Commerce Flows vs. Capital Flows
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The Rise and Fall of the eComm Empire
As we highlighted in our Death to DTC? post, the DTC-only strategy is no longer a viable path for the vast majority of brands. In 2016, Andy Dunn, CEO / Founder of Bonobos, coined the now famous term DNVB — digitally native vertical brands. Since then, billions of VC dollars have poured into not only DNVB brands, but also the ecosystem supporting these brands and the broader ecommerce channel — “ecommerce enablement” software and services.
As we mapped this space, we estimate that this category has raised >$17B+ in venture capital. This list (and the market map above) is by no means all encompassing, with the number of companies and funding likely being far greater. We’ve also seen Amazon aggregators raise at least $15B+ and OpenStore, the most prominent Shopify aggregator, has raised $130M+ since its inception in 2021 with others like Everstores announcing fundraising rounds in 2022. Even more meta are the roll-ups of ecommerce enablement businesses — Cart.com alone has raised $380M+ to date. In totality, this opportunity has commanded close to $35B of venture capital dollars and has commanded a total market cap far greater (Shopify alone is valued at >$50b).
Fast forward to today, DNVB stocks are massively down — Warby Parker, Rent the Runway, Allbirds are down ~77%, ~80%, and almost 100% respectively since the IPO (as of 3/1/2023). Shopify saw a similar story — the stock is down ~70% since it’s November 2021 high. These companies are seeing incredible pressure on acquisition costs, return rates and pricing power. All this is leading to not only a breakdown of the core DTC thesis, but also the economics of these brands (which is reflected in their share price). While there has been plenty of hype around the “DTC” thesis, there has been little evidence of success to support all the capital behind it.
The Mismatch in Commerce vs. Capital Flows
Contrary to what venture capital flows would suggest, ecommerce dollars, particularly those attributable to DNVBs, make up a small part of all commerce flows. Retail is a gigantic industry — standing at $7T in spend in 2022 and making up 6% of US GDP. While ecommerce penetration now hovers at 15%, or $1T in spend, the vast majority of ecommerce volume goes to eRetailers / multi-brand retailers or third party marketplaces like Amazon. Direct-to-consumer actually only holds $160B in spend, with DNVBs at a measly $38B, roughly 1% of all retail activity. For context, that is nearly the same amount as the VC investment into tools supporting them.
Traditional brick & mortar still makes up 85% of all volume, representing $6T but the offline vs. online dichotomy doesn’t even tell the full story as it’s from the point of view of where consumers are transacting. Behind the scenes, the dollar flows are even more complicated. Wholesale remains a critical part of the industry as about 70% or $5T in spend goes through B2B distribution at some point regardless of where a consumer is ultimately purchasing the product — either online or offline. Similarly, off-price / disposition functions in similar ways and is a reliable channel for DNVBs and established traditional brands alike to liquidate excess inventory and accelerate their working capital cycles. This channel is also seeing incredible volumes with ~$270B in global sales in 2021. Not only were omnichannel and excess inventory THE buzzwords of 2022, but also the dollars flowing through B&M, wholesale, and disposition channels are magnitudes bigger than those through ecommerce alone.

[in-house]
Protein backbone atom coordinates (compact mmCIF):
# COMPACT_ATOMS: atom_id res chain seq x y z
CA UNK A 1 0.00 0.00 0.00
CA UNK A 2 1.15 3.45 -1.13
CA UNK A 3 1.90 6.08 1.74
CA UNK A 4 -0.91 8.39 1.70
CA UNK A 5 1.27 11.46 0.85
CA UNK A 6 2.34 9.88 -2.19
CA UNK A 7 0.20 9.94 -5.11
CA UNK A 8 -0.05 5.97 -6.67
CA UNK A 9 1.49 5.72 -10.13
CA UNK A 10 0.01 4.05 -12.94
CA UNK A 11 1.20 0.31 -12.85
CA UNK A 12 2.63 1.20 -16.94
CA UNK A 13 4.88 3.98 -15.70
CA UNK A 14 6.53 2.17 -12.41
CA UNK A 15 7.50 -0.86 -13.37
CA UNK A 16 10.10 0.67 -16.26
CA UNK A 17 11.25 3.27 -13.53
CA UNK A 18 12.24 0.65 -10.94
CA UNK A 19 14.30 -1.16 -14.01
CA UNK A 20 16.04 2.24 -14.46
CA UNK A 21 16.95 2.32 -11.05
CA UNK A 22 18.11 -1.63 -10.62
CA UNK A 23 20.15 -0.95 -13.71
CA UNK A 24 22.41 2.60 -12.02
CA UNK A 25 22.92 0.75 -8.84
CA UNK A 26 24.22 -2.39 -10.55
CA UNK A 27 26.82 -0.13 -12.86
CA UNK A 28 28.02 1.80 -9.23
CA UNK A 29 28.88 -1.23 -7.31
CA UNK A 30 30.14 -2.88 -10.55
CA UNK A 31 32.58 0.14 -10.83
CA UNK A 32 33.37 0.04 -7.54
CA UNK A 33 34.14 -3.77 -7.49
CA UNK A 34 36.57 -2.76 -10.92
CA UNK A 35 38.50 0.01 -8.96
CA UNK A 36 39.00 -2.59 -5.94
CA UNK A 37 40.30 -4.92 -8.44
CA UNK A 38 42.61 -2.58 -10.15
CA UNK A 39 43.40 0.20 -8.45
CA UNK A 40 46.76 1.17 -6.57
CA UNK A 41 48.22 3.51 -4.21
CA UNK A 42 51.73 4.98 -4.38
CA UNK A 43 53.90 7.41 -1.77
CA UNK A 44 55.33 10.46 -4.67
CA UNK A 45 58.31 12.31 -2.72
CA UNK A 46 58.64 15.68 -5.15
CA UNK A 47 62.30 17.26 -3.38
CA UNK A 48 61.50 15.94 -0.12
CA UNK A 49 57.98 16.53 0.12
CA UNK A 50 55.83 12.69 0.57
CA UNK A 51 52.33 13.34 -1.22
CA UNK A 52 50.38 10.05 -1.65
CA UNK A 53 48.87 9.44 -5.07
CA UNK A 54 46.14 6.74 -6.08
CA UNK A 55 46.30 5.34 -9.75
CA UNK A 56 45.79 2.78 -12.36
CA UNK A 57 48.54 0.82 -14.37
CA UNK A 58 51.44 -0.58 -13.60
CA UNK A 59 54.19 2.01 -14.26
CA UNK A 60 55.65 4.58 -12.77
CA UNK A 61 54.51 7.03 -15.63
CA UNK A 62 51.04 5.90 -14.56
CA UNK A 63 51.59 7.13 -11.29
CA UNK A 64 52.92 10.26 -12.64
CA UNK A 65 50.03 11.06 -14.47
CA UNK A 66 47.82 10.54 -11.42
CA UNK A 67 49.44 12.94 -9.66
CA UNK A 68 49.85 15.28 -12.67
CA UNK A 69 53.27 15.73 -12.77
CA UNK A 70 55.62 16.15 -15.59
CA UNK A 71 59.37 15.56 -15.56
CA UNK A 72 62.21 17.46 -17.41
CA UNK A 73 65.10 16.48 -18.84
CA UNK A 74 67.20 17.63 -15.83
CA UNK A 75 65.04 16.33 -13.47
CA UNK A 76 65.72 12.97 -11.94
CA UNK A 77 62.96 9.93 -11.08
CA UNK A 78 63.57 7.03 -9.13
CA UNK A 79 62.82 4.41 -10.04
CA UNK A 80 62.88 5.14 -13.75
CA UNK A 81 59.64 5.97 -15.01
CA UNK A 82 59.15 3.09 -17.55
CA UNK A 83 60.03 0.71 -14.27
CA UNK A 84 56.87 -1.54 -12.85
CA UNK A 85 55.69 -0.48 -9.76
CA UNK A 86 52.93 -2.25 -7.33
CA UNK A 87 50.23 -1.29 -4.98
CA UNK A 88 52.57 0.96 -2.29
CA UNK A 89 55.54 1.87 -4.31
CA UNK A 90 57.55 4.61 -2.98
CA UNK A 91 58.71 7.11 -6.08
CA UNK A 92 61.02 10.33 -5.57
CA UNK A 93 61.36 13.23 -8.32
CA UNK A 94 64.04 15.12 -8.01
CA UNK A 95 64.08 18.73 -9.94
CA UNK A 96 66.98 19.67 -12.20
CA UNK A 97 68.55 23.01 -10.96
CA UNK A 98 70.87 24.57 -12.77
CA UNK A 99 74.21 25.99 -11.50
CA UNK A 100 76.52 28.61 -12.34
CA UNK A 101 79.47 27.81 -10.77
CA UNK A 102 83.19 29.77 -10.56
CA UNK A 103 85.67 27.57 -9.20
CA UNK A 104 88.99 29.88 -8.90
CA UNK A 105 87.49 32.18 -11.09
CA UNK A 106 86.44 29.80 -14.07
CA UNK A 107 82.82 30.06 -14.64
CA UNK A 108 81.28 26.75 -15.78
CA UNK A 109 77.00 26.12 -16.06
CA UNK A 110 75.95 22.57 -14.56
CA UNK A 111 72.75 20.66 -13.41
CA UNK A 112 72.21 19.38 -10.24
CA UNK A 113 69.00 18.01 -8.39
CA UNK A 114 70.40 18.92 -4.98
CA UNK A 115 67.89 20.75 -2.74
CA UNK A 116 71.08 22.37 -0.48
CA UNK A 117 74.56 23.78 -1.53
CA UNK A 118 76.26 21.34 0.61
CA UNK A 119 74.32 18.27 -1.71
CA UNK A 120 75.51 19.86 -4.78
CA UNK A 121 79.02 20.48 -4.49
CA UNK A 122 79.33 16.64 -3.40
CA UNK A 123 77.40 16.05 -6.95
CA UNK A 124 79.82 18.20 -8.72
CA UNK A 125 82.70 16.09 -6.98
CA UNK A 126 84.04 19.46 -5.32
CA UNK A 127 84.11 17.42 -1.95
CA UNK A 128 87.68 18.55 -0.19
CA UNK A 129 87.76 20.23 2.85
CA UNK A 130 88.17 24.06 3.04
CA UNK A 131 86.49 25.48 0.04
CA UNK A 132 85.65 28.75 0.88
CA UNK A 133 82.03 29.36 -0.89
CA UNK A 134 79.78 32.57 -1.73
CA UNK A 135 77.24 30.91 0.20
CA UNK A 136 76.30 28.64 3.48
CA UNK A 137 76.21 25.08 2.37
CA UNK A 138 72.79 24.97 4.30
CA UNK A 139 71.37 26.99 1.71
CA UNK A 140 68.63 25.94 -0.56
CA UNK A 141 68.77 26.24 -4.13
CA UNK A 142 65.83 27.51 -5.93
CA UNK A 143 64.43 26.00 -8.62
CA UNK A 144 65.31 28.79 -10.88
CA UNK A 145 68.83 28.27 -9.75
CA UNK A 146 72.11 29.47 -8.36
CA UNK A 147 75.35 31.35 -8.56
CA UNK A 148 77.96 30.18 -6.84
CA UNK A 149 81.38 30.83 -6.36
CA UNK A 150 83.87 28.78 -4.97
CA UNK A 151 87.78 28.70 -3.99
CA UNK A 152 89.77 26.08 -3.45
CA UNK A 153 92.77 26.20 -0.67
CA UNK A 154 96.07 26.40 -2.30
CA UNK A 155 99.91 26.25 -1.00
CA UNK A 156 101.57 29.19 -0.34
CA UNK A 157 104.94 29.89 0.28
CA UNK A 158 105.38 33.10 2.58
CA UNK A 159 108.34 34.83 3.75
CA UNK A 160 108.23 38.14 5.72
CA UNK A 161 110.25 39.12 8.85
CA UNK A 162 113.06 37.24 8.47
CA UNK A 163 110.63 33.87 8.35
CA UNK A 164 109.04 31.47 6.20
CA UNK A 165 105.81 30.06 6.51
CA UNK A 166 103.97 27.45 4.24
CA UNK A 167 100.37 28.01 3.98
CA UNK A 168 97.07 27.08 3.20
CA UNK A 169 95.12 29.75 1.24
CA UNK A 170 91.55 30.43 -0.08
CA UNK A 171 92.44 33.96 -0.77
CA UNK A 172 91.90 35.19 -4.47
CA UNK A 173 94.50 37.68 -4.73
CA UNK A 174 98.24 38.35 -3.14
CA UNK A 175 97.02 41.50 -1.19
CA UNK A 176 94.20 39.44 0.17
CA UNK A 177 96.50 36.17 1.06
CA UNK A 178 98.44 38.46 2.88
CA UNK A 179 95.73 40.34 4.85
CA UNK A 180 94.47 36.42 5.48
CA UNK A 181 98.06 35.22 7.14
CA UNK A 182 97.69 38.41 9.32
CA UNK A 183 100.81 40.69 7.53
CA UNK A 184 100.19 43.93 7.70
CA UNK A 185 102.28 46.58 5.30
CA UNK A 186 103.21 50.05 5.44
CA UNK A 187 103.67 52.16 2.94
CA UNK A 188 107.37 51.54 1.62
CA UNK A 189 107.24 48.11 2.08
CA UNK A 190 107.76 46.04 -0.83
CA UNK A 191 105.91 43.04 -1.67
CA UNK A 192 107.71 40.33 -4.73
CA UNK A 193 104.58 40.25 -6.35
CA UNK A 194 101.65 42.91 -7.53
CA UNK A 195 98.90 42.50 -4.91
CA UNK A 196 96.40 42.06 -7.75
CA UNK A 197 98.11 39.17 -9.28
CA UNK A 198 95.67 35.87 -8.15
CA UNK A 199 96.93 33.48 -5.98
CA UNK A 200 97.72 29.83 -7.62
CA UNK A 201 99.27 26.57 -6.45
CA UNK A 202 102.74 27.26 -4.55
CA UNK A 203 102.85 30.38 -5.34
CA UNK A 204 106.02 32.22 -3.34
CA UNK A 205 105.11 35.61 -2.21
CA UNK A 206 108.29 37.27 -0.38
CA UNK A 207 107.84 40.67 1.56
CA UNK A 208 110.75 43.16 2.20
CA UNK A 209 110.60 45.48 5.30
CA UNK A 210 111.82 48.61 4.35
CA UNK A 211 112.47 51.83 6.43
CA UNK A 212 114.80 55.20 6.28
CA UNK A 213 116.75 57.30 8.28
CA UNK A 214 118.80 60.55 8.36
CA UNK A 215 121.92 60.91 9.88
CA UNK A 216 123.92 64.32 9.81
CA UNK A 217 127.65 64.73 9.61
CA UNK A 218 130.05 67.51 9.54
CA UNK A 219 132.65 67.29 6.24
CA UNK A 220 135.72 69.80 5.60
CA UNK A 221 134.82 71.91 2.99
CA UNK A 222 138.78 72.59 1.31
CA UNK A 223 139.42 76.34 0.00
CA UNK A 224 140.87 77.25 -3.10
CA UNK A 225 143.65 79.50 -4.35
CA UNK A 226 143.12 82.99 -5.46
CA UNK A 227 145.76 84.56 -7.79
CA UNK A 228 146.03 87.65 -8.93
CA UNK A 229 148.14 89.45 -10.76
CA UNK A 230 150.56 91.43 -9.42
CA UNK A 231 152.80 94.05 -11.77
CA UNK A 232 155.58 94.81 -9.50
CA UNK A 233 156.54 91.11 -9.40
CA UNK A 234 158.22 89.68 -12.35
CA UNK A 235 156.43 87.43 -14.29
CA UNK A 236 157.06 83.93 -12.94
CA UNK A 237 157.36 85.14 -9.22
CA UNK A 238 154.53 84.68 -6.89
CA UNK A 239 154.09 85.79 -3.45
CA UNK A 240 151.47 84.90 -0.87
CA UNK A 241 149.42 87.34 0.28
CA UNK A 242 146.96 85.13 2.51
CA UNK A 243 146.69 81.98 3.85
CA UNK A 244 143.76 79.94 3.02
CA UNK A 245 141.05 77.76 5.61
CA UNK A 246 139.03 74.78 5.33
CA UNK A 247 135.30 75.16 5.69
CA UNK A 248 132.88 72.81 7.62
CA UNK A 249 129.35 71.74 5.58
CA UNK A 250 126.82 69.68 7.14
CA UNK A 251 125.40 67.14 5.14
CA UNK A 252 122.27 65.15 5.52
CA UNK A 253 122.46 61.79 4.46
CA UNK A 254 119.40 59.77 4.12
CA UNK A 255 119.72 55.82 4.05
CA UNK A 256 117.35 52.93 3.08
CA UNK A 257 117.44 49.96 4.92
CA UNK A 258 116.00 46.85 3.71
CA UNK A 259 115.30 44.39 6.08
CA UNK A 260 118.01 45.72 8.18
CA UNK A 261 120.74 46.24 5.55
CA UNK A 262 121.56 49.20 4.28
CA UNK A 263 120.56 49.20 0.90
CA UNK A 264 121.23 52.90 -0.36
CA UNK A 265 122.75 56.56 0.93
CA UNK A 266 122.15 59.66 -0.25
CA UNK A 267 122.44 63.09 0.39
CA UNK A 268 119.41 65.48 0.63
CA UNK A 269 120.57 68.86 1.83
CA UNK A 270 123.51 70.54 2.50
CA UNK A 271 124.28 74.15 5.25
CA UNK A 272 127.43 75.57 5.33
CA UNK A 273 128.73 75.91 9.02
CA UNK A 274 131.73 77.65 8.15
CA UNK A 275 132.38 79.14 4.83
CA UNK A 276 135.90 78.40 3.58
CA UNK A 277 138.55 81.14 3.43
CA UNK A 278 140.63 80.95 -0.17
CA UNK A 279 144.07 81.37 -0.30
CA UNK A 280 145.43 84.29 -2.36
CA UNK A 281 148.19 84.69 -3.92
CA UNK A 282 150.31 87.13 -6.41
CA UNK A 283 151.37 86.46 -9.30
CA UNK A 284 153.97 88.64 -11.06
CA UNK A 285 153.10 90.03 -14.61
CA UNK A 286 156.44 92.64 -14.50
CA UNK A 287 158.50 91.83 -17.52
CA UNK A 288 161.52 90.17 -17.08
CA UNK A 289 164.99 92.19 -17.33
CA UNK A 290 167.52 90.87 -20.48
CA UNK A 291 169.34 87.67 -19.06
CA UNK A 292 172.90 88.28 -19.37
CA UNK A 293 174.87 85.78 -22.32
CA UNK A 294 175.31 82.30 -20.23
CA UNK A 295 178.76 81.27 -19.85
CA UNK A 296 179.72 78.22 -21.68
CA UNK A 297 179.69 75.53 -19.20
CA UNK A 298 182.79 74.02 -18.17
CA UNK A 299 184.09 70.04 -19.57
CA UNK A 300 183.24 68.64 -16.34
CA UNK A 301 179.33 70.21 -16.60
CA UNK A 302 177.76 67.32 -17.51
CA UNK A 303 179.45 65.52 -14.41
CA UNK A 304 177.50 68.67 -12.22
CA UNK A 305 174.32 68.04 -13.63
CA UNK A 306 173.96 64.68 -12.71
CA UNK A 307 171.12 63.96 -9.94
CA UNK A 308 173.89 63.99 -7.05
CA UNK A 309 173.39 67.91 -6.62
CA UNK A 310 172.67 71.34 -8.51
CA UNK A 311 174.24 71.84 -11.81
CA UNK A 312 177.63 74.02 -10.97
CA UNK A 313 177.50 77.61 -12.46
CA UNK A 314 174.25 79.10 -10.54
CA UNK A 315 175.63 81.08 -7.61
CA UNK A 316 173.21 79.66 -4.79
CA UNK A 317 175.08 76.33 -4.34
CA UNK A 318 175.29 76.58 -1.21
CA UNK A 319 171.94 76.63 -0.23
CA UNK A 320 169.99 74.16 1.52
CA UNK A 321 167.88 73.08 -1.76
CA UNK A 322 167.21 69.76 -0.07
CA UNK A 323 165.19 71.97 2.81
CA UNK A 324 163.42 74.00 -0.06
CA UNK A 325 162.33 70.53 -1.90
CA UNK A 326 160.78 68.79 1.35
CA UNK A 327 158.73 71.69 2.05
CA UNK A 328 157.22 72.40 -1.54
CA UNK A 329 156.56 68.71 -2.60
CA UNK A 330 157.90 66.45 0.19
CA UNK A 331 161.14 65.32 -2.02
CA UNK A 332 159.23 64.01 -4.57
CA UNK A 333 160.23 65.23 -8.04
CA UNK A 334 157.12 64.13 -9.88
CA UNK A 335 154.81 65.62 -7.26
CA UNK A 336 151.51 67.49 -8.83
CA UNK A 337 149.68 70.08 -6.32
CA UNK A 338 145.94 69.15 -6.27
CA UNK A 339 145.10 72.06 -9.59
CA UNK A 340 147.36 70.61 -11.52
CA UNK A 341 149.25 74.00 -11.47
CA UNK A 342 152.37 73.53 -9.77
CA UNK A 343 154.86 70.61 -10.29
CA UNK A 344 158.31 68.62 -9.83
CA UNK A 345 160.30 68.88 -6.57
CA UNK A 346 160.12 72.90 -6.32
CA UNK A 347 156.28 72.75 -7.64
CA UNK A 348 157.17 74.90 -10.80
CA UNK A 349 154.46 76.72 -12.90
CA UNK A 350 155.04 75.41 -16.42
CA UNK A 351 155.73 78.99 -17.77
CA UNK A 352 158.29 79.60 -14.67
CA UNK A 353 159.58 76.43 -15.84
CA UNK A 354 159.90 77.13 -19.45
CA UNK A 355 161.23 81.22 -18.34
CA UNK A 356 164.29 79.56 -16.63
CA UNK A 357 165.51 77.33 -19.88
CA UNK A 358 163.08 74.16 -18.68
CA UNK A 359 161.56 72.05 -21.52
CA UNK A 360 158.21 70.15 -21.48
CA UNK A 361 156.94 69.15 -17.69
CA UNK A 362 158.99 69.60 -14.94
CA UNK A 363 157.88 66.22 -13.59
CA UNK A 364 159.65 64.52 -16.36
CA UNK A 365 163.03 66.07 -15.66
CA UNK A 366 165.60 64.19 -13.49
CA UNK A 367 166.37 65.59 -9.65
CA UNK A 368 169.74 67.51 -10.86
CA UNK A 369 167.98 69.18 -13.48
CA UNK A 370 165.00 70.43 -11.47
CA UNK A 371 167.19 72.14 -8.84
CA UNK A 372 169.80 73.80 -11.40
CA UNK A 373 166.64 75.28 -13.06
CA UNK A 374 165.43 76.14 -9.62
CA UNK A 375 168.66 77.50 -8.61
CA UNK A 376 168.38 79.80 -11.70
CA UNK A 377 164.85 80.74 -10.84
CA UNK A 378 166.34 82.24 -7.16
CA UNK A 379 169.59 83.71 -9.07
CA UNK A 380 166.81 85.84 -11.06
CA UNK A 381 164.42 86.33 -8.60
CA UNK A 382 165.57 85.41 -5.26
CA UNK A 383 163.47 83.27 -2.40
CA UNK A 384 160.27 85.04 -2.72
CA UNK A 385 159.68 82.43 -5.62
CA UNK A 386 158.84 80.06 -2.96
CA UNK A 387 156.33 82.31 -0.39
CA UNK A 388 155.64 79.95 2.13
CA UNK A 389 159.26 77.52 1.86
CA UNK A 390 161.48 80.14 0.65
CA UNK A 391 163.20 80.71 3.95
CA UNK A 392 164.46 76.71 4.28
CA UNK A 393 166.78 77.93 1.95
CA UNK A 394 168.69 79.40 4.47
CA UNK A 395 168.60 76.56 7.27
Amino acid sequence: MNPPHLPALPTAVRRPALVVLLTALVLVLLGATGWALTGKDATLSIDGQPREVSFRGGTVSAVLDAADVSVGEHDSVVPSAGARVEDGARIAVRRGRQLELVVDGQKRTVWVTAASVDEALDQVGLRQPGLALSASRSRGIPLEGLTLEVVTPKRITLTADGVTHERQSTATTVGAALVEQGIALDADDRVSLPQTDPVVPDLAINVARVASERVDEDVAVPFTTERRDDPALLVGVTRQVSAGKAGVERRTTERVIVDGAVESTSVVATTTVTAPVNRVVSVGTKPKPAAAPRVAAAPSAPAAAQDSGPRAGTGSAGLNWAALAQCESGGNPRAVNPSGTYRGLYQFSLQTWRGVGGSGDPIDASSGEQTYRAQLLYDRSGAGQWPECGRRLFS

Despite the massive economic opportunity, the investments into these areas have been extremely light. Brick & mortar has seen limited investment (with our portfolio company Leap demonstrating itself as the only player that has raised >$50m), despite demonstrating itself as a significantly better channel for brands than DTC. Off-price has seen tremendous success for retailers with companies like TJ Maxx ($89B market cap), Dollar Tree ($33B market cap), Dollar General ($48B market cap), but has been underinvested in other than our portfolio company Ghost.
Wholesale may be the exception to this dynamic with Faire, which has raised $1.7B to date and Ankorstore, its European-based competitor which has raised €365M and was last valued at $2B, being highly sought after venture darlings. These platforms, however, are primarily focused on the long tail of both brands and retailers, leaving the vast majority of wholesale activity untouched. While we have seen more early stage activity within wholesale in the last few quarters, the VC investments in the space is wildly disproportionate to the scale of the opportunity.
Follow the Money
As we noted in our Unbundling of Retail post, we have long been focused on helping brands 1) leverage third party platforms to achieve economic sustainability earlier in the life of their companies and 2) reduce their dependence on dominant 3rd party platforms like Facebook, Google and Amazon. This thesis was challenged by many amidst the capital raising environment of the last few years, but is more important than ever as brands reprioritize economics over irrational growth. We’ve been fortunate to see the maturation of this theme with our portfolio companies Leap and Ghost, as well as with the many other enabling solutions that partner with that have mutually aligned with this thesis. However, the severe imbalance in Commerce vs. Capital Flows shows that we are in the earliest days of the “Great Unbundling”. We see tremendous opportunities in enabling infrastructure and channel diversification with innovation opportunities necessary in wholesale, off-price, multi-channel enablement and reverse / return logistics.
If anyone’s building in these spaces or wants to “follow the money” with us, please reach out to Rick (email@example.com) or Chelsea (firstname.lastname@example.org)!